Aid agency president tells a global micronutrition conference that adolescent girl nutrition must be prioritised in national and international policies and programming to eliminate malnutrition by 2030.
Embargoed: Friday 20 October, 00:00 UTC+2
World Vision International’s President and CEO today called the fact that one billion women and adolescent girls suffer from anaemia “a tragedy”, one that must be urgently addressed.
The Rev. Andrew Morley called on national and international decision-makers to prioritise adolescent girl nutrition within policies and programmes—something which he said he is “distraught” is not already the case.
Iron deficiency remains the most common micronutrient deficiency, resulting in missed opportunities for healthy physical growth, mental health, cognitive development, and overall well-being.
“Proper nutrition for adolescent girls means they are more likely to stay and thrive in school, to grow and develop properly, and babies are more likely to be born healthy,” Rev. Morley told the Micronutrient Forum Global Conference in The Hague.
“How do we stand any chance of meeting Agenda 2030 if one billion women and adolescent girls are not getting the nutrition they so desperately need?
“Our staff across the world are doing everything they can to address this life-threatening condition. But governments, civil society and all partners must unite to tackle this head-on, ensuring every girl can reach their God-given potential in life.”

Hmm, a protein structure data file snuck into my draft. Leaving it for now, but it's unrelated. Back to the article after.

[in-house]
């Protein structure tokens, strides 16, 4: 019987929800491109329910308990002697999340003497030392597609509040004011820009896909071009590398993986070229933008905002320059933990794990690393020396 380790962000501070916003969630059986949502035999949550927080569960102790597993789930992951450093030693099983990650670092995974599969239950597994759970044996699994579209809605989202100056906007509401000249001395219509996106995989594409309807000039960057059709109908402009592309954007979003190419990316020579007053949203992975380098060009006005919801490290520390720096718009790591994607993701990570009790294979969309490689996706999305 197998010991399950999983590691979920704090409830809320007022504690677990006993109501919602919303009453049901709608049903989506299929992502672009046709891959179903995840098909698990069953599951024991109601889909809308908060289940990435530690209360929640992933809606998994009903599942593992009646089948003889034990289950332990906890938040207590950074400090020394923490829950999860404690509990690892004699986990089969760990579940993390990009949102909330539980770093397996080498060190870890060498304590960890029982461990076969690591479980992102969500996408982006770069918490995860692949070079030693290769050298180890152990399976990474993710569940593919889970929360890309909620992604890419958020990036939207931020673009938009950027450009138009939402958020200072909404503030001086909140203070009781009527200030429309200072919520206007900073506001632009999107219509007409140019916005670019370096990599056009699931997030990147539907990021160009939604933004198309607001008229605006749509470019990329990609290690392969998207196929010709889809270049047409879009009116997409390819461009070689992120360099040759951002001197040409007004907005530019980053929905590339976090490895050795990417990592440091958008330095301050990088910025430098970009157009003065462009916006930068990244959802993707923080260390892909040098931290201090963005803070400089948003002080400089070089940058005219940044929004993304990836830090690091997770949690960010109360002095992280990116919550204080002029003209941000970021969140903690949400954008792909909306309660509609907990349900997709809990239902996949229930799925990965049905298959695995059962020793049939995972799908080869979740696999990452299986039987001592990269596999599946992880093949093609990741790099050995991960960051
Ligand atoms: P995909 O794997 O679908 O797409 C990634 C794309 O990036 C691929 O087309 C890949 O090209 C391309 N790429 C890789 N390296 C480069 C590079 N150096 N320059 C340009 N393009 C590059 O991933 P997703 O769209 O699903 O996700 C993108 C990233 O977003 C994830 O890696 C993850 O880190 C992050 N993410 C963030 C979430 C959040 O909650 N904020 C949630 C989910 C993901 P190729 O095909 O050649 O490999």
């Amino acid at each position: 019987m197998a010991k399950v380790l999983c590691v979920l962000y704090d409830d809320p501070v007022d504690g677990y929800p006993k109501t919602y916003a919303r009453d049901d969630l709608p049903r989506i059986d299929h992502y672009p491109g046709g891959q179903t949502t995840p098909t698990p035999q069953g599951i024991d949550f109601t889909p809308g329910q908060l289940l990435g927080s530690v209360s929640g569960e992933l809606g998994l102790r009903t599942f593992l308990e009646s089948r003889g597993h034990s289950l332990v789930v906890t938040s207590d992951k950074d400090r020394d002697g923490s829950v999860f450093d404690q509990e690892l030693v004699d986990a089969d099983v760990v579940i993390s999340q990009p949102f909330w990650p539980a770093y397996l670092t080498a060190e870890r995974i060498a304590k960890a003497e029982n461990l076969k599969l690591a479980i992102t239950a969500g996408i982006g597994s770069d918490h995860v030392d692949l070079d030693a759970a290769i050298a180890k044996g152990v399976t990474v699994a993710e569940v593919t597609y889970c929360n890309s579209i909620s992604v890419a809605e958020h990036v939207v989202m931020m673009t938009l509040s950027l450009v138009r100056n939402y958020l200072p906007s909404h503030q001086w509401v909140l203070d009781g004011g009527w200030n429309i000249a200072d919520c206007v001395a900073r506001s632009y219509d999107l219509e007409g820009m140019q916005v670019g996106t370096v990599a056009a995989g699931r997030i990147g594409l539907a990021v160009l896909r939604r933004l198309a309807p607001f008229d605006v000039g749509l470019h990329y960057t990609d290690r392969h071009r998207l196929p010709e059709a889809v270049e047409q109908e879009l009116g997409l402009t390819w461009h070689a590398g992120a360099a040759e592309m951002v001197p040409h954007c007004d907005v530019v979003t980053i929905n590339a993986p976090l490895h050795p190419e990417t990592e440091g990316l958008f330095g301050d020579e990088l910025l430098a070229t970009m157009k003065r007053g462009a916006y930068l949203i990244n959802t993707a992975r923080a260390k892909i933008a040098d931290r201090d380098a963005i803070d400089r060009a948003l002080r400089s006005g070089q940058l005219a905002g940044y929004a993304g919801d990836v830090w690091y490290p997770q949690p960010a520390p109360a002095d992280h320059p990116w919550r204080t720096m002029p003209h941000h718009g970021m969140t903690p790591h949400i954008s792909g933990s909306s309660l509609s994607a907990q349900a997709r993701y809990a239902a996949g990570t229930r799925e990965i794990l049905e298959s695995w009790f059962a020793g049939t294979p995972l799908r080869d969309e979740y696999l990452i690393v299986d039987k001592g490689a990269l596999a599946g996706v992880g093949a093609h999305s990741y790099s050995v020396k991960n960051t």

World Vision believes that micronutrient supplementation—whether Iron-Folic Acid or Multiple Micronutrient Supplementation—should be scaled rapidly to achieve the necessary coverage.
“Our new global campaign, ENOUGH¸ aims to eradicate global hunger and malnutrition once and for all. There is enough nutritious food in the world for everyone. We’ve had enough of our broken food systems which mean mountains of food are thrown away, while children starve,” added Rev. Morley.
In alignment with the World Health Assembly anaemia target, World Vision calls for:
- A commitment to ensuring women and girls have a say in plans to provide micronutrition supplementation;
- Strengthening micronutrient supply chains to ensure consistent access in line with Universal Health Coverage principles; and
- Accelerated research on the effectiveness, cost-effectiveness, and preference of Multiple Micronutrient Supplementation for pregnant and breastfeeding women, and adolescent girls.
Mr. Morley told the conference delegates more about World Vision’s ENOUGH campaign, its new global campaign to end hunger and malnutrition on World Food Day, and that, this week, he had attended the School Meals Coalition conference in Paris. He stressed that now was the time for a concerted push to ensure everyone, everywhere has enough nutritious food and whatever micronutrients they need to live life in all its fullness.
Notes to editors
- For an interview with Andrew Morley or World Vision’s Global Health Chief Dan Irvine contact Mr. Jan Butter on +44 (0)7789400889 in Den Haag, the Netherlands.
- Biographies of other World Vision nutrition experts from around the globe at the Micronutrient Forum Global Conference, plus World Vision’s new Tackling Adolescent Anaemia Technical Brief are available at http://bit.ly/WVatMNF23 .
- World Vision is a Christian humanitarian and development organisation dedicated to working with children, families and their communities to reach their full potential by tackling the root causes of poverty and injustice. World Vision serves all people, regardless of religion, race, ethnicity or gender. For more information, please visit www.wvi.org or follow us on Twitter @WorldVision.